The healing power of sharing our poetry comes from the reminder of our shared human experiences.
What is it about lyric poetry that makes it so accessible? What is it about writing poetry that allows us to fully express the thing that is unraveling within, the trauma that must be confronted? Poetry allows us to assemble and to structure trauma through language.
Writing poetry helps us make sense of our trauma. The healing power of sharing our poetry comes from the reminder of our shared human experiences. Poetry as Survival by Gregory Orr (2002) offers an honest and eloquent exploration through the power of poetry and how we can benefit from both writing it and reading it in ways that are surprisingly profound and holistically beneficial, particularly for processing trauma.
From Trauma to Solace
Trauma is a human experience that many of us have encountered firsthand. Yet, what may embed itself into my psyche as trauma, may hardly register with another person’s psyche, and vice versa. Trauma is unique in this way and no one has a right to tell anyone else that the experiences are not traumatic.
For the author, trauma arrived early in his life and was delivered by his own hand through a terrible accident that culminated in his younger brother’s death. What was once a delightful hunting adventure in the woods turned bloody through events that can never be fully resolved in the author’s mind. Shortly thereafter, his mother died—two major events of loss at such a young age. Then, during his time as a Civil Rights activist, he was beaten by police then abducted in Alabama where he spent eight grueling days in solitary confinement.
This is all to say that in life, “disorder” rules supreme and trauma is an unpredictable and even intermittent visitor capable of disrupting our innate desire for “order.” It is order that ushers in a sense of safety and security to our otherwise chaotic and unknowable existence.
Orr (2002) contends that “the way to survive disorder is to let it enter you, to open yourself to it, rather than resisting it or denying its power and presence” (p. 43). I interpret disorder to personally mean “trauma,” whatever that may be for me. I know from experience just like the author knows from his experience that “surviving” trauma can be a lifelong process of recovery and setback, seldom linear, and often a challenge.
In Chapter Six, Orr (2002) brings our attention to the destructive powers of silence, for trauma is often accompanied by “shame, or fear, or inhibition… [thus making] us the victim of our own experience” (p. 87). It is through the process of disclosure that healing can begin to take place. The author then buttresses these statements by presenting a study that was published in April 1999 in the Journal of the American Medical Association demonstrating the benefits of writing and its impact on chronic pain. The participants who wrote about “the most painful incident in my life” had a 47.1 percent improvement of symptoms, compared to 24.3 of participants who were asked to write about “what I plan to do today” (p. 90). Interestingly, the participants who wrote about the most painful incident in their lives did not reflect on their chronic pain, rather the specific traumatic events that are universal in nature (i.e., death of a loved one, unrequited love, etc.; p. 91).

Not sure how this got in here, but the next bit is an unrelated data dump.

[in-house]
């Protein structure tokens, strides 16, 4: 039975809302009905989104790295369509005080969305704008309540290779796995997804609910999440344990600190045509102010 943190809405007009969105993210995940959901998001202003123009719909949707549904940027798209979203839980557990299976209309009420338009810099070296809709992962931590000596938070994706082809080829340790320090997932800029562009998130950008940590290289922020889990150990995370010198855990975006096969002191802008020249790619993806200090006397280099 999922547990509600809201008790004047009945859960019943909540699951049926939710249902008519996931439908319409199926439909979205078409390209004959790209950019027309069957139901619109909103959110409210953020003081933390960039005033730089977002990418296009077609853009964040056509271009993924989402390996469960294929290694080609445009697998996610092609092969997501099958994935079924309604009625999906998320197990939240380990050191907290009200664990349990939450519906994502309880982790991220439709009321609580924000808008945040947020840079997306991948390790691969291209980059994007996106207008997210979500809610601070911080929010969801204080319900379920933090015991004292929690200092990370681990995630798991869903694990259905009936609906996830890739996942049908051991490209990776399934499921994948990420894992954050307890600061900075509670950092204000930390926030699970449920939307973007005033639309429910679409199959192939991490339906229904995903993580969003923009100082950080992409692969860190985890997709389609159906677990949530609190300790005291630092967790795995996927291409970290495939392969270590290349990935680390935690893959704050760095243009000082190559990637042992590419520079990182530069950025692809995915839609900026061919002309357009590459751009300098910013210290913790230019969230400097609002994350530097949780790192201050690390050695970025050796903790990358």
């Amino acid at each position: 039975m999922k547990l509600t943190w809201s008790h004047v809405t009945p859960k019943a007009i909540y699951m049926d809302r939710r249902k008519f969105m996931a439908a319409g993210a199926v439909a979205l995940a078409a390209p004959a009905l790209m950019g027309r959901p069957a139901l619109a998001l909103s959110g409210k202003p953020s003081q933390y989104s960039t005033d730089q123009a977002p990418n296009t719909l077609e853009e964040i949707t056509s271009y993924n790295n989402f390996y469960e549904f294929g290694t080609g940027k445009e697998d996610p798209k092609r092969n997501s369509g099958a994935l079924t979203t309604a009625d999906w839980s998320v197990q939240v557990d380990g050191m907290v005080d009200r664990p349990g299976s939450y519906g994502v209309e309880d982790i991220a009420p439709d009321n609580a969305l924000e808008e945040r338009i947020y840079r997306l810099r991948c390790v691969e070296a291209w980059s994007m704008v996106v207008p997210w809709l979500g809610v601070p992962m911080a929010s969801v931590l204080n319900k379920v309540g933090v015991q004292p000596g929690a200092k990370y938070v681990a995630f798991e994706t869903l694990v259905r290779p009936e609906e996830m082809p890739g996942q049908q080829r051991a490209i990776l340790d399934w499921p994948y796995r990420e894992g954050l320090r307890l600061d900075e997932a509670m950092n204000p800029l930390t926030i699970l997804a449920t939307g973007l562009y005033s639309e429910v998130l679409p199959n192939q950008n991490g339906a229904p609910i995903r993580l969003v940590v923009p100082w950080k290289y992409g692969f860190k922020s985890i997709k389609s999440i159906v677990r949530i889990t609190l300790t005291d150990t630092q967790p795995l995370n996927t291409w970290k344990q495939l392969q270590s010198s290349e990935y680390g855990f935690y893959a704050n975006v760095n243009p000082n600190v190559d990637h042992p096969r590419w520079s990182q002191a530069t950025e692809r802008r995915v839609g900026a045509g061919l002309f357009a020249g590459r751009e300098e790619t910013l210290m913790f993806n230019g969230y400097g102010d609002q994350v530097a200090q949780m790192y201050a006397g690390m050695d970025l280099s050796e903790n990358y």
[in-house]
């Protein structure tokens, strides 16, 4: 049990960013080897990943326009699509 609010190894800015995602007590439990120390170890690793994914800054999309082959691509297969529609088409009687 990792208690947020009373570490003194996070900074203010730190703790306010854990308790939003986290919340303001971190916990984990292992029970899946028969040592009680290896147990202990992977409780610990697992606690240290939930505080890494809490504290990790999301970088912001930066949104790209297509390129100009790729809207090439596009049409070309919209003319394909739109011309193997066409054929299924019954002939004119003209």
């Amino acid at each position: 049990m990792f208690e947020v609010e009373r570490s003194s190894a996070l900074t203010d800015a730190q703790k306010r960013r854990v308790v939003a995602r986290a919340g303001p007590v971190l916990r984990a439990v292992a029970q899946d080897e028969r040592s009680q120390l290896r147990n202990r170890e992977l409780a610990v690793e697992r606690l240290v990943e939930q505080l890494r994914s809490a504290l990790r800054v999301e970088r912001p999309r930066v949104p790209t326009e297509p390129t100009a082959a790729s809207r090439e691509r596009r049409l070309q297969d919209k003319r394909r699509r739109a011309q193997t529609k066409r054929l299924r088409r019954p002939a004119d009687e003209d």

But there is something about the process of writing poetry that offers a sense of release and healing. The author speculates that “[p]erhaps the elaborate and intense patterns of poetry can…make people feel safe…[I]t’s possible to say that the enormous disordering power of trauma needs or demands an equally powerful ordering to contain it, and poetry offers such order” (Orr, 2002, p. 92). More specifically, it is the power poetry that can help us overcome existential crisis that are a part of the human condition (Orr, 2002, p. 4).
A Battle to End All Wars: PTSD from Another Dimension
Nothing stands out so dramatically and poignantly for me as the figurative and literal battle scars of war. My spirit guide, Hans (not his real name), had fought for the Axis Power during World War 2. His experiences during the war and proceeding the war (while interned at a Russian POW camp for years), are a shadow aspect of himself that he still carries beyond his physical death.
Although he has “crossed over” and has confronted his past demons, stripped clean of judgment, hatred or any other human flaws that get resolved in the afterlife, he and I still process his “battle fatigue” (Orr, 2002, p. 182), his haunted psyche that karmically persists beyond his world of skin.
I, too, have been battling past-life PTSD since adolescence when I began to slowly recall my death during World War 2. I was killed during an Allied Air Raid. I had been a female civilian in my late 40s to early 50s residing in Germany during the 1940s. These shadows are extremely challenging to address from any angle. It is easy for others to judge and to question my sanity and my politics—a sublimation, a rumbling in my subconscious.
Blogging and writing poetry have allowed me to structure the chaos, disturbance, and mystery of such experiences. With Hans, while channeling the existential angst that he is still able to access, I process our past lives—the unsettling fact that we were both on the wrong side of history, complicit, and even supportive of such ideologies. Unmasking the shame—the darkness—while exposing my soul to myself and to others is a way to convey my human suffering that has existed prior to this life. In this way, poetry offers a transpersonal outlet that has given me a voice and has even saved my life in this reality.
Orr, G. (2002). Poetry as survival. Athens: The University of Georgia Press.